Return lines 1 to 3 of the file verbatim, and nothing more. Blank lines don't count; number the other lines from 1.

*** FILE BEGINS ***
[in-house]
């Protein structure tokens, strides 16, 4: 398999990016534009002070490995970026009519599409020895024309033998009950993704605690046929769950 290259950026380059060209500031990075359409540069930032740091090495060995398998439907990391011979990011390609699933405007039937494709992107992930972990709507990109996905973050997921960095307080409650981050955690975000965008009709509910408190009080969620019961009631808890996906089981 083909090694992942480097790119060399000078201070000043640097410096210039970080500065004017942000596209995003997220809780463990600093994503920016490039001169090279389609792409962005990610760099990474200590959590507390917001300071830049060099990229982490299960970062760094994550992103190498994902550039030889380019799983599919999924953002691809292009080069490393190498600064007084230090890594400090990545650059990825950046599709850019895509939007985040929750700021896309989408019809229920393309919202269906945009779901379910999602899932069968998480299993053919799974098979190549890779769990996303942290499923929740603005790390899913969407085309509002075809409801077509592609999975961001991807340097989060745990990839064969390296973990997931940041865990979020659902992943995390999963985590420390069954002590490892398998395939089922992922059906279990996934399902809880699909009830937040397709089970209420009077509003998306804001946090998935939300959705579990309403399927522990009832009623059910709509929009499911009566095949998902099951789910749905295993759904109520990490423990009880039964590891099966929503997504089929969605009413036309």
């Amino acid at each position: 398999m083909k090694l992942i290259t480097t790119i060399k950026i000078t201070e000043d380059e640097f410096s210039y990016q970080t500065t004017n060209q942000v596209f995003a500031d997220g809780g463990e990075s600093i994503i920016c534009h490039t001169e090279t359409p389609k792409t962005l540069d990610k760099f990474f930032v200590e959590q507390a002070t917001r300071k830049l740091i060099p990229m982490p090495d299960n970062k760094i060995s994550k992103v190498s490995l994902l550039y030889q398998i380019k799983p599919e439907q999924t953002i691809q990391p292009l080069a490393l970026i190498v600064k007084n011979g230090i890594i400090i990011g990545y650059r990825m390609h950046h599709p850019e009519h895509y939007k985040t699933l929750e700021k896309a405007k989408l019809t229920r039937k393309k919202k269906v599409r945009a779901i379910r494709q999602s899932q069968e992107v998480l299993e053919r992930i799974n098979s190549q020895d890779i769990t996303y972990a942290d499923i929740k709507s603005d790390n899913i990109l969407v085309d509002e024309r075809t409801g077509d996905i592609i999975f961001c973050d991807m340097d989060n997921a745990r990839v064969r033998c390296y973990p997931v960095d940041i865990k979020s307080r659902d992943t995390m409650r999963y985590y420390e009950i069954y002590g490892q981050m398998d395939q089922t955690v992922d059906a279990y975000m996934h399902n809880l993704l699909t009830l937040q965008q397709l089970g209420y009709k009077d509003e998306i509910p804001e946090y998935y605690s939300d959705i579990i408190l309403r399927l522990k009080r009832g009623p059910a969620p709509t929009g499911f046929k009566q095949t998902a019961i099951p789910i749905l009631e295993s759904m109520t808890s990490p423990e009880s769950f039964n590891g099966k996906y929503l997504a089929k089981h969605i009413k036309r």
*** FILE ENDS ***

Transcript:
[in-house]
């Protein structure tokens, strides 16, 4: 398999990016534009002070490995970026009519599409020895024309033998009950993704605690046929769950 290259950026380059060209500031990075359409540069930032740091090495060995398998439907990391011979990011390609699933405007039937494709992107992930972990709507990109996905973050997921960095307080409650981050955690975000965008009709509910408190009080969620019961009631808890996906089981 083909090694992942480097790119060399000078201070000043640097410096210039970080500065004017942000596209995003997220809780463990600093994503920016490039001169090279389609792409962005990610760099990474200590959590507390917001300071830049060099990229982490299960970062760094994550992103190498994902550039030889380019799983599919999924953002691809292009080069490393190498600064007084230090890594400090990545650059990825950046599709850019895509939007985040929750700021896309989408019809229920393309919202269906945009779901379910999602899932069968998480299993053919799974098979190549890779769990996303942290499923929740603005790390899913969407085309509002075809409801077509592609999975961001991807340097989060745990990839064969390296973990997931940041865990979020659902992943995390999963985590420390069954002590490892398998395939089922992922059906279990996934399902809880699909009830937040397709089970209420009077509003998306804001946090998935939300959705579990309403399927522990009832009623059910709509929009499911009566095949998902099951789910749905295993759904109520990490423990009880039964590891099966929503997504089929969605009413036309």
């Amino acid at each position: 398999m083909k090694l992942i290259t480097t790119i060399k950026i000078t201070e000043d380059e640097f410096s210039y990016q970080t500065t004017n060209q942000v596209f995003a500031d997220g809780g463990e990075s600093i994503i920016c534009h490039t001169e090279t359409p389609k792409t962005l540069d990610k760099f990474f930032v200590e959590q507390a002070t917001r300071k830049l740091i060099p990229m982490p090495d299960n970062k760094i060995s994550k992103v190498s490995l994902l550039y030889q398998i380019k799983p599919e439907q999924t953002i691809q990391p292009l080069a490393l970026i190498v600064k007084n011979g230090i890594i400090i990011g990545y650059r990825m390609h950046h599709p850019e009519h895509y939007k985040t699933l929750e700021k896309a405007k989408l019809t229920r039937k393309k919202k269906v599409r945009a779901i379910r494709q999602s899932q069968e992107v998480l299993e053919r992930i799974n098979s190549q020895d890779i769990t996303y972990a942290d499923i929740k709507s603005d790390n899913i990109l969407v085309d509002e024309r075809t409801g077509d996905i592609i999975f961001c973050d991807m340097d989060n997921a745990r990839v064969r033998c390296y973990p997931v960095d940041i865990k979020s307080r659902d992943t995390m409650r999963y985590y420390e009950i069954y002590g490892q981050m398998d395939q089922t955690v992922d059906a279990y975000m996934h399902n809880l993704l699909t009830l937040q965008q397709l089970g209420y009709k009077d509003e998306i509910p804001e946090y998935y605690s939300d959705i579990i408190l309403r399927l522990k009080r009832g009623p059910a969620p709509t929009g499911f046929k009566q095949t998902a019961i099951p789910i749905l009631e295993s759904m109520t808890s990490p423990e009880s769950f039964n590891g099966k996906y929503l997504a089929k089981h969605i009413k036309r």